Language Selection

English French German Italian Portuguese Spanish

A Guide to Today's Top 10 Linux Distributions

Filed under
Linux

One of the most confusing things for the newcomer to Linux is how many distributions, or versions, of the operating system there are. Ubuntu is the one most people have heard of, but there are hundreds of others as well, each offering some variant on the basic Linux theme.

What follows, then, is a roundup of sorts of the top 10 Linux distributions today.

1. Ubuntu

Yes, Ubuntu has become the poster child for Linux these days, and no wonder--it's the most popular distro by far, garnering more than 2,200 hits per day on the Distrowatch site alone, compared with some 1,400 for Fedora, the No. 2 contender.

Ubuntu is actually a relatively late arrival on the Linux scene, having been announced in just 2004, but it's more than made up for that shorter history. Founded by South African millionaire Mark Shuttleworth, Canonical--the company behind Ubuntu--for many years shipped Ubuntu CDs to interested users for free, thus speeding its market penetration.

...

2. Fedora

Fedora is the free version of Red Hat, whose RHEL (Red Hat Enterprise Linux) has been a commercial product since 2003. Because of that close connection, Fedora is particularly strong on enterprise features, and it often offers them before RHEL does.

rest here




well,

We see that Katherine Noyes wrote this piece and we are not surprised with the emphasis on Ubuntu are we?

Let's see, fedora is the free versin of RHEL? No, not really Kat. RHEL uses fedora as it;s testing ground, but ships a much more stable version and presentation. If anything, CentOS would be the free version of RHEL.

And really, are we still focusing on describing didtros as being targeted for "beginners" or "advanced"? Most distros at this point are pretty easy for any level user to be productive with. Way To be divisive there Katherine.

Comment viewing options

Select your preferred way to display the comments and click "Save settings" to activate your changes.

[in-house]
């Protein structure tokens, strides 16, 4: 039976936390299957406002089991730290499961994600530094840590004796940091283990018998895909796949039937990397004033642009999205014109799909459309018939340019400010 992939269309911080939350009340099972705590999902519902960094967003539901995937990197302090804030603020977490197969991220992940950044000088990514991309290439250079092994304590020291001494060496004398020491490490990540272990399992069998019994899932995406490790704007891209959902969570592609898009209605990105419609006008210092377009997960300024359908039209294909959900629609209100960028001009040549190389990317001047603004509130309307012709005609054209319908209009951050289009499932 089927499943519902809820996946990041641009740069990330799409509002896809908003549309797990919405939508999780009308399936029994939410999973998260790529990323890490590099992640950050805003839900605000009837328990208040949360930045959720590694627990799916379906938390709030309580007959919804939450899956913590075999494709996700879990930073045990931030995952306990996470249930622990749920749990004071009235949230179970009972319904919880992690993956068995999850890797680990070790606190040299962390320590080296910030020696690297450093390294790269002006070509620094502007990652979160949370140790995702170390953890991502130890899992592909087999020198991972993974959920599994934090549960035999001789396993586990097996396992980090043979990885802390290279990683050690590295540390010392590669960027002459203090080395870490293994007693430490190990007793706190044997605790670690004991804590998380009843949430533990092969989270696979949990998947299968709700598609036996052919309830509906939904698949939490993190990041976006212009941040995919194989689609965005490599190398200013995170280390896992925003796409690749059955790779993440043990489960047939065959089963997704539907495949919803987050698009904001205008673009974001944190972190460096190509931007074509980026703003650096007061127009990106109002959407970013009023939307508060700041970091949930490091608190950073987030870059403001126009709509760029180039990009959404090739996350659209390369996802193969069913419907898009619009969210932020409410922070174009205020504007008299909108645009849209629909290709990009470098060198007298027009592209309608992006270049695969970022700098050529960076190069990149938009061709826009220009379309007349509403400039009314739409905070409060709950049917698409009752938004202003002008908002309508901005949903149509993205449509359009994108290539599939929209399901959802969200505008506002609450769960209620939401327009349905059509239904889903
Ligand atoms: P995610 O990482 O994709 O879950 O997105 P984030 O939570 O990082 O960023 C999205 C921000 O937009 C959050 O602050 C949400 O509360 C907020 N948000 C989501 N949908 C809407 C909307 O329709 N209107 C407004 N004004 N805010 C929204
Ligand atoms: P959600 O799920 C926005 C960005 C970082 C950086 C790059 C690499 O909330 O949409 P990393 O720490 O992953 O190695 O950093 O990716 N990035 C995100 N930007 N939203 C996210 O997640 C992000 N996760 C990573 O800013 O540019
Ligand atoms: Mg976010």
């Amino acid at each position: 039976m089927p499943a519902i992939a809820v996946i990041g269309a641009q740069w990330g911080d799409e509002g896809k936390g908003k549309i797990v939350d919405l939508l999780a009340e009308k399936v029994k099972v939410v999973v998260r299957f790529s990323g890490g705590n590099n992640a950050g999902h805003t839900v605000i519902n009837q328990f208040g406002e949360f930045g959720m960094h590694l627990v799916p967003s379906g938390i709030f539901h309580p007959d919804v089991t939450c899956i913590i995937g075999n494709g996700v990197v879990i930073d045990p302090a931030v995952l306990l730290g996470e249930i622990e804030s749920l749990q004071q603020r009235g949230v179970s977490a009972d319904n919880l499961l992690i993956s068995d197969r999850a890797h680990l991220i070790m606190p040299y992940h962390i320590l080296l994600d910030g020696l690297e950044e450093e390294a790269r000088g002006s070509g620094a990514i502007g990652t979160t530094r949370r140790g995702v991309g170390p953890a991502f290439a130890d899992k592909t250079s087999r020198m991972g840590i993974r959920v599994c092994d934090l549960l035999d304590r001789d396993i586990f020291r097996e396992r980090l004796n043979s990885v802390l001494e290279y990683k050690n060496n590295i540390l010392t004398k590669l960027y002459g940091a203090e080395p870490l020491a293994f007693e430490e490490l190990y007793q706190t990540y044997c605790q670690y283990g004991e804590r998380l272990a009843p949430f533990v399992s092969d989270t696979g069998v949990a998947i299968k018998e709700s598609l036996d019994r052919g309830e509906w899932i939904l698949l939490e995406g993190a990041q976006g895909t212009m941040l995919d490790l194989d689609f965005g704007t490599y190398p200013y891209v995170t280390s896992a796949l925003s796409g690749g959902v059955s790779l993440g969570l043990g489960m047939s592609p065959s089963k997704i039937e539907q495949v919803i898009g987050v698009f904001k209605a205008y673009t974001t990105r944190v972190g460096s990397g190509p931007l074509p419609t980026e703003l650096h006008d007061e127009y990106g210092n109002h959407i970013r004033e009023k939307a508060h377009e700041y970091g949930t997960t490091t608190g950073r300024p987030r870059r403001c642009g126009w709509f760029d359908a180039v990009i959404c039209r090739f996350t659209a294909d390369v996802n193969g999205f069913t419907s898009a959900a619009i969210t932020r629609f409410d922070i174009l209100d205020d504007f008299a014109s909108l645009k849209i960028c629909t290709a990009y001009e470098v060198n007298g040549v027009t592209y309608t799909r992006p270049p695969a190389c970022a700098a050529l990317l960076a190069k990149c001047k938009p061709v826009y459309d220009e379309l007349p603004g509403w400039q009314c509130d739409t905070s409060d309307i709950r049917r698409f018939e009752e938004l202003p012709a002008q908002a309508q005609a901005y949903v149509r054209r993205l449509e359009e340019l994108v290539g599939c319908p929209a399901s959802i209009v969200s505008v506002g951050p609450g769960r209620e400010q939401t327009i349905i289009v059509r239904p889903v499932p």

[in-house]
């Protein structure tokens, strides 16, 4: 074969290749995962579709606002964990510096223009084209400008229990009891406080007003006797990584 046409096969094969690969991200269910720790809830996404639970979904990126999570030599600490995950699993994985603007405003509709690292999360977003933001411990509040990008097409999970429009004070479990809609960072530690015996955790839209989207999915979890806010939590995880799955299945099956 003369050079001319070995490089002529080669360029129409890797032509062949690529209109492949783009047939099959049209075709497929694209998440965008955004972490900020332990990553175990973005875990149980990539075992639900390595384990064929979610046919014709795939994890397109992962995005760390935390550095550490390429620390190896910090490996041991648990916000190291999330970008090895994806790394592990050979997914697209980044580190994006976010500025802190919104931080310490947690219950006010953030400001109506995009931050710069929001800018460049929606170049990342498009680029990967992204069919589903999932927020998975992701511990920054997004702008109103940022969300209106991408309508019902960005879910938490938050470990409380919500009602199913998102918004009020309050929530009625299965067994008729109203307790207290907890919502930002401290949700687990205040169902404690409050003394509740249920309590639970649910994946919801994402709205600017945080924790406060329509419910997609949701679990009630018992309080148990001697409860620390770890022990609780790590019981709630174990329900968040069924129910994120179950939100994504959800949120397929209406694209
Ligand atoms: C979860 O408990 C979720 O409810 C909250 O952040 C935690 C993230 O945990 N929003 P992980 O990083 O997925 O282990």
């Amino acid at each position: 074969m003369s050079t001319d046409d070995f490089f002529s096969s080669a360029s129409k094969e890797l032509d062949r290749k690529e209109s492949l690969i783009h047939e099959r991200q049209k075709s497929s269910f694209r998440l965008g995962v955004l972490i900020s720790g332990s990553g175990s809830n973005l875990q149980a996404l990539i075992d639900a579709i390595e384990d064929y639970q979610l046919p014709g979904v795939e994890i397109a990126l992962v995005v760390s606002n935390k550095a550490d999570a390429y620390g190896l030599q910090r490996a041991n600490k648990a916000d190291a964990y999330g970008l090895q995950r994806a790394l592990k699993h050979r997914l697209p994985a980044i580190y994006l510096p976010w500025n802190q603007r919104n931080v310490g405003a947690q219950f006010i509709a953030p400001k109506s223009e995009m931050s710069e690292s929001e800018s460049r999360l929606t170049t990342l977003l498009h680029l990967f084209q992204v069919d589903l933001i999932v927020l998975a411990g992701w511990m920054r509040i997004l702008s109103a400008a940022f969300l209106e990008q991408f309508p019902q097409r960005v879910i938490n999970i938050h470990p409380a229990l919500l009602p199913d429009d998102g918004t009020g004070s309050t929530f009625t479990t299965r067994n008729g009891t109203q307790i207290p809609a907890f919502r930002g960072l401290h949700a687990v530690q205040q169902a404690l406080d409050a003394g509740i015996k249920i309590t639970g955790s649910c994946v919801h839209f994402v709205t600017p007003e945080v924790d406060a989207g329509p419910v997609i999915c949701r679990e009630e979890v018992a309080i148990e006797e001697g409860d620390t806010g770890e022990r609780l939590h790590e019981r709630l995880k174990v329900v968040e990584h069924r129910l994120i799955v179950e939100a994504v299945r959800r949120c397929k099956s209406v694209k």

More in Tux Machines

It Turns Out RISC-V Hardware So Far Isn't Entirely Open-Source

While they are trying to make it an open board, as it stands now Minnich just compares this RISC-V board as being no more open than an average ARM SoC and not as open as IBM POWER. Ron further commented that he is hoping for other RISC-V implementations from different vendors be more open. Read more

Perl 5.28.0 released

Version 5.28.0 of the Perl language has been released. "Perl 5.28.0 represents approximately 13 months of development since Perl 5.26.0 and contains approximately 730,000 lines of changes across 2,200 files from 77 authors". The full list of changes can be found over here; some highlights include Unicode 10.0 support, string- and number-specific bitwise operators, a change to more secure hash functions, and safer in-place editing. Read more

Today in Techrights

Will Microsoft’s Embrace Smother GitHub?

Microsoft has had an adversarial relationship with the open-source community. The company viewed the free Open Office software and the Linux operating system—which compete with Microsoft Office and Windows, respectively—as grave threats. In 2001 Windows chief Jim Allchin said: “Open source is an intellectual-property destroyer.” That same year CEO Steve Ballmer said “Linux is a cancer.” Microsoft attempted to use copyright law to crush open source in the courts. When these tactics failed, Microsoft decided if you can’t beat them, join them. It incorporated Linux and other open-source code into its servers in 2014. By 2016 Microsoft had more programmers contributing code to GitHub than any other company. The GitHub merger might reflect Microsoft’s “embrace, extend and extinguish” strategy for dominating its competitors. After all, GitHub hosts not only open-source software and Microsoft software but also the open-source projects of other companies, including Oracle, IBM, and Amazon Web Services. With GitHub, Microsoft could restrict a crucial platform for its rivals, mine data about competitors’ activities, target ads toward users, or restrict free services. Its control could lead to a sort of surveillance of innovative activity, giving it a unique, macro-scaled insight into software development. Read more